Help fund a short film produced by filmmakers and actors from the island of Molokai.
In the Hawaiian worldview there are layers of meaning to every word, every action, every moment, and every thing. The word kala, for example, refers to both a fish as well as forgiveness.
Kala is the story of two estranged brothers who are brought together at the request of their dying father. When they reluctantly set out with a throw-net to catch a kala fish they endure mishaps, face unresolved feelings, revisit childhood memories and, ultimately, attempt to heal the deep hurt that drug addiction has brought to their family.
(See bottom of page for an excerpt from the script).
With a cast and crew from the island of Molokai, Kala is a unique Hawaiian story with universal human themes. It explores the complicated bonds of family, the destructive forces of substance abuse, and the powerful process of healing through forgiveness and love.
(Cast of Kala - Keoki Pescaia, Otto Joao, Sui Joao, Josh Pastrana)
Kala is a 20-minute film produced by Matt Yamashita and Mikiala Pescaia. The film is written and directed by Yamashita, an Emmy Award-winning Molokai filmmaker and fisherman. Pescaia, a Native Hawaiian cultural practitioner and storyteller, also serves as 1st AD and production designer. Both Pescaia and Yamashita have worked together on numerous narrative and documentary film projects over the past 20 years including short and feature-length films that have seen national and international broadcast.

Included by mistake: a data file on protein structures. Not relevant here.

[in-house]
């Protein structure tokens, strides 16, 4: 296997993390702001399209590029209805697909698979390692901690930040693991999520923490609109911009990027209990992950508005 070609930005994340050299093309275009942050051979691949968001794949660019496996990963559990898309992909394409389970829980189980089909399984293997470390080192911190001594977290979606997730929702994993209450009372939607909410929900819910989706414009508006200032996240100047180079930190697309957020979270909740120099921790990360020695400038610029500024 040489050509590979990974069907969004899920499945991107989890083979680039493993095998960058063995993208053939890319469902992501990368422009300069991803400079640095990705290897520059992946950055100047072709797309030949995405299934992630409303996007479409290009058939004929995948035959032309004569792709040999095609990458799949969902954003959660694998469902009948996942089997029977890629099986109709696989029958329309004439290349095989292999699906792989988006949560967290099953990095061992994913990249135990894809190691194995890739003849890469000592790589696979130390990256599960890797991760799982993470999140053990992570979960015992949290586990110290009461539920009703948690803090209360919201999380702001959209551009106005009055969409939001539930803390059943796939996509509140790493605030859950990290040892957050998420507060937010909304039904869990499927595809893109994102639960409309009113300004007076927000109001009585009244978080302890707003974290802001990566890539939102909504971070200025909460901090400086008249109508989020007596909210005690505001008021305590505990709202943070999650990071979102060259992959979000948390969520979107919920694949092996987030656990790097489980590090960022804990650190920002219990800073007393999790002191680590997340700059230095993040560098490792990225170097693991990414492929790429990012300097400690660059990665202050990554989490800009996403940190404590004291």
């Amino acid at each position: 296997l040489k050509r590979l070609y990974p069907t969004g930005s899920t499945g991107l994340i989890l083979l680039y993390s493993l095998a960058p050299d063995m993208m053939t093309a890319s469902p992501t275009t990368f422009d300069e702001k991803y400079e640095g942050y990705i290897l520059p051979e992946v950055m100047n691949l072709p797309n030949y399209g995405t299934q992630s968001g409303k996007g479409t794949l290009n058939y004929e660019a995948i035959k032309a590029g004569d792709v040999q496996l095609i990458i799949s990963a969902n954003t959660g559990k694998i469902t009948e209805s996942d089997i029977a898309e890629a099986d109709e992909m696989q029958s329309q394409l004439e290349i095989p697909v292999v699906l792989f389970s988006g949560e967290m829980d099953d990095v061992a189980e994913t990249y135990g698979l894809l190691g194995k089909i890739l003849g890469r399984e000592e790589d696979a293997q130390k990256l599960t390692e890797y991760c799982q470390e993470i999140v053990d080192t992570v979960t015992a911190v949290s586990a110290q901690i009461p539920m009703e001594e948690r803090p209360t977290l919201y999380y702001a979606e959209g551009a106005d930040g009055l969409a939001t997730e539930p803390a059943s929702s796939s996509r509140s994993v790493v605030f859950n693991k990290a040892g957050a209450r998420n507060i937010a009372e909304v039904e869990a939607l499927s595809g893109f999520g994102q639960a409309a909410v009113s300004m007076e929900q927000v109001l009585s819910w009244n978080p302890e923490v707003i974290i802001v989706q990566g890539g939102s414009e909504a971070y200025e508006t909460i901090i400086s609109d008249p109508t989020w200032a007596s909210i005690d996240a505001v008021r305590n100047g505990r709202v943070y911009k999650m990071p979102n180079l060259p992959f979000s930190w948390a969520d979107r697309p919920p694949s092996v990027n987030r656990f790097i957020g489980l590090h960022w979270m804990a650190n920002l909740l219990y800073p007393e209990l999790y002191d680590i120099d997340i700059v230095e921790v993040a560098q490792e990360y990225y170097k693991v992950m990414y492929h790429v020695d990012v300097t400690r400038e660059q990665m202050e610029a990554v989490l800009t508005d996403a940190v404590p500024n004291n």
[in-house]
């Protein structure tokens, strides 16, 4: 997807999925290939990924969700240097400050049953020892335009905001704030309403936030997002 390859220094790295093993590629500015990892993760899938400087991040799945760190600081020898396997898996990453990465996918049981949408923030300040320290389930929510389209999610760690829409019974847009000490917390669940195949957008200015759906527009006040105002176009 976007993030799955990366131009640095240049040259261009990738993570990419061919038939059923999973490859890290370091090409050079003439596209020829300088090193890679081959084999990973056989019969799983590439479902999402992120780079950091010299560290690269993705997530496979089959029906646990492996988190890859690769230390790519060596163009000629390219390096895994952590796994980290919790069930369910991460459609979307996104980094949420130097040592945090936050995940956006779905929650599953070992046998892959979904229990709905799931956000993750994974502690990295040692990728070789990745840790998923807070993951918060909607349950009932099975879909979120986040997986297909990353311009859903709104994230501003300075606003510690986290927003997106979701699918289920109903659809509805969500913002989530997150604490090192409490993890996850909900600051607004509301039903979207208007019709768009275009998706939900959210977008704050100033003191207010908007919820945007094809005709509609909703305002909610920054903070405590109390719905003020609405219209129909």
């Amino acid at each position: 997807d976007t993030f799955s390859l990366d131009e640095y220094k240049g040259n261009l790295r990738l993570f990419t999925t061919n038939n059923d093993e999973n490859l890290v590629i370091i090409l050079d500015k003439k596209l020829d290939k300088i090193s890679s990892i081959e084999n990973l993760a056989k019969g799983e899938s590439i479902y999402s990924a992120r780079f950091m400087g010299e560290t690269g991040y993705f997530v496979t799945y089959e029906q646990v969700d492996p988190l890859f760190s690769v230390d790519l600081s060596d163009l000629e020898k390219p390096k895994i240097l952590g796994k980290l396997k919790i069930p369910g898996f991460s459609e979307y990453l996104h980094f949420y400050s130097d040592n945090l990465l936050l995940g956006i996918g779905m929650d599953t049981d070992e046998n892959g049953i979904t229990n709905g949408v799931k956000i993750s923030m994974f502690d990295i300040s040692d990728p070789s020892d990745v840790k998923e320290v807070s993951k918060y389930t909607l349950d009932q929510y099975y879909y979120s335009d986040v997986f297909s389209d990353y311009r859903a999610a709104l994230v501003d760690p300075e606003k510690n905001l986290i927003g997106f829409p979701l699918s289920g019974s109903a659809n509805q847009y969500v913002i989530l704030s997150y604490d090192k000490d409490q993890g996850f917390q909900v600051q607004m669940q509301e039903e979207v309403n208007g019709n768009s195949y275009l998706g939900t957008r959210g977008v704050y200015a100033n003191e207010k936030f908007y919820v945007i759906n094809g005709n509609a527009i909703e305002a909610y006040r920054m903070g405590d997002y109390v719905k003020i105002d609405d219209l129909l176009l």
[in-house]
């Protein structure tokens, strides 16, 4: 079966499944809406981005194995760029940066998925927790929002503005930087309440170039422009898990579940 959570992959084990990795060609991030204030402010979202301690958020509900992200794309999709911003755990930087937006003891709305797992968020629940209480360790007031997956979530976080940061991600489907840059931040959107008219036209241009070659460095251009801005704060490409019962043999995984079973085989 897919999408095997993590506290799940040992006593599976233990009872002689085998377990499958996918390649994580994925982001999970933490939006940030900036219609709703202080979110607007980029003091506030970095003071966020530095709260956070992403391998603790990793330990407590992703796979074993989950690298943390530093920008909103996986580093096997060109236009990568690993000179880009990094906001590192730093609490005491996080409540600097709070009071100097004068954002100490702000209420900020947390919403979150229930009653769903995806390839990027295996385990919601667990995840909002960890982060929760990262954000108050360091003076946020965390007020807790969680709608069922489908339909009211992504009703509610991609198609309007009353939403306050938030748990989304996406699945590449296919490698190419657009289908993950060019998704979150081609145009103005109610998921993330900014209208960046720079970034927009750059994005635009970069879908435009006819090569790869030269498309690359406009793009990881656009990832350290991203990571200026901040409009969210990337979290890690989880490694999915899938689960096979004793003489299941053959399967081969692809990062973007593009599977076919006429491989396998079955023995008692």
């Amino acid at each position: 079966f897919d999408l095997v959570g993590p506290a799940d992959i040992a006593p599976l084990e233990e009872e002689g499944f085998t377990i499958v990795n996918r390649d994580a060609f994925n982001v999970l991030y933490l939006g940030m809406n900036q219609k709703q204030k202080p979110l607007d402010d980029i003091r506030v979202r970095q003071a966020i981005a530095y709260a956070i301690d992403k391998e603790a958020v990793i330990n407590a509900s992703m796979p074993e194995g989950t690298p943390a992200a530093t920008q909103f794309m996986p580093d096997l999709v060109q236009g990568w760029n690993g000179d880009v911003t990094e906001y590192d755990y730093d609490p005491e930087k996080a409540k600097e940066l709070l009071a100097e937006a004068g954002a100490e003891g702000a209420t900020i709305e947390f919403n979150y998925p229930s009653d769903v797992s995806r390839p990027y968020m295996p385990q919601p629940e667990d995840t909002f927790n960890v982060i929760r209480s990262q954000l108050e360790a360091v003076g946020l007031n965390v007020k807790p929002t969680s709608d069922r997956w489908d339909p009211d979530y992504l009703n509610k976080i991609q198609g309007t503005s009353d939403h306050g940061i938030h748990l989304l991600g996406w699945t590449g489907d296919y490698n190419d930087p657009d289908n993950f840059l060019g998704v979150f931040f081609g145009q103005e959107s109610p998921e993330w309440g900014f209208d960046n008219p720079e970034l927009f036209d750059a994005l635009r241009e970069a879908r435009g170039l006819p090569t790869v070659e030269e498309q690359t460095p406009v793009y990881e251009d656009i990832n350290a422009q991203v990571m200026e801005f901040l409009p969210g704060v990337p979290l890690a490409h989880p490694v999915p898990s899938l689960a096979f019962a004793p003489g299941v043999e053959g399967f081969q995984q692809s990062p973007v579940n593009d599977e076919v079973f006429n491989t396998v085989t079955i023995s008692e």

(Co-director/co-producer Matt Yamashita and Mikiala Pescaia)
The impetus for this film is layered. For one, the tight-knit community of Molokai wrestles with the deep impacts of substance abuse. There is a need to encourage open dialogue on the issue within families and community and there is no better way to do this than through inspired storytelling.
Molokai itself also represents one of the last truly Hawaiian communities where traditional subsistence hunting and gathering is still practiced by the majority of local residents. The art of throw-net fishing is passed down from generation to generation. Framing a story around this cultural practice celebrates the important connections between humans and nature that still exists on Molokai.
Our goal for this film is that it can become a catalyst for open discussions about drug addiction and healing. We also want to bring narrative filmmaking and performing arts to the forefront on Molokai as a powerful new way to share our unique stories.
Once completed, this 20-min film will be submitted to film festivals throughout Hawaii and around the world. It will also be screened across Molokai to inspire the arts and engage important conversation.
This is a grassroots project and we need funding to bring this story to life. All funds will be applied to the production and editing of this film as well as to help cover film festival costs. All cast and crew are working at greatly discounted rates and are taking valuable time away from regular work and family for this project.
Those who donate $100 or more will have their name listed in the credits.
Rough budget breakdown:
- $8000 - pre-production/planning + 2.5 days of filming with 5 person crew & 4 actors
- $5000 - editing, sound design, finishing, film festivals
We hope to film this project in June 2023. Your support will make that happen.
(these are the first 2 pages of the 15-page script)
MONTAGE - DREAM SEQUENCE
Two kala fish dart back and forth through the white wash of a shallow reef. Hands weave the eyes of a net. Two young boys, brothers, smile and play together as they follow their father along the shore, a thrownet slung over his shoulder. The smaller boy slips and the other immediately helps him up.
The rhythmic sound of waves breaking turns into the sound of strained breathing.
EXT. FAMILY HOUSE - DAY
The long, strained breaths are heard outside a weathered old beach house that sits in a quaint bay.
INT. FAMILY HOUSE - DAY